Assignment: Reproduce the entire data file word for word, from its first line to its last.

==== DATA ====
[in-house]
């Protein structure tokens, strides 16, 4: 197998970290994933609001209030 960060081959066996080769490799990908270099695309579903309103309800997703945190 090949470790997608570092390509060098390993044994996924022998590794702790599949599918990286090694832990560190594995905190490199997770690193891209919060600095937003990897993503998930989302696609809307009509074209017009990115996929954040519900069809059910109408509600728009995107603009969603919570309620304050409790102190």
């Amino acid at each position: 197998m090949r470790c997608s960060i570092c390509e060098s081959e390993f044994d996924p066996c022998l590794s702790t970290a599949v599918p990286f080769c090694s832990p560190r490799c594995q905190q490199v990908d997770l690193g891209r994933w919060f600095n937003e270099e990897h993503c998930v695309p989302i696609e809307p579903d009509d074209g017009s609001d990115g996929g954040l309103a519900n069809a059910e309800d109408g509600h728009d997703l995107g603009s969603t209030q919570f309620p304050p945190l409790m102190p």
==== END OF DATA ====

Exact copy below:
[in-house]
């Protein structure tokens, strides 16, 4: 197998970290994933609001209030 960060081959066996080769490799990908270099695309579903309103309800997703945190 090949470790997608570092390509060098390993044994996924022998590794702790599949599918990286090694832990560190594995905190490199997770690193891209919060600095937003990897993503998930989302696609809307009509074209017009990115996929954040519900069809059910109408509600728009995107603009969603919570309620304050409790102190």
């Amino acid at each position: 197998m090949r470790c997608s960060i570092c390509e060098s081959e390993f044994d996924p066996c022998l590794s702790t970290a599949v599918p990286f080769c090694s832990p560190r490799c594995q905190q490199v990908d997770l690193g891209r994933w919060f600095n937003e270099e990897h993503c998930v695309p989302i696609e809307p579903d009509d074209g017009s609001d990115g996929g954040l309103a519900n069809a059910e309800d109408g509600h728009d997703l995107g603009s969603t209030q919570f309620p304050p945190l409790m102190p």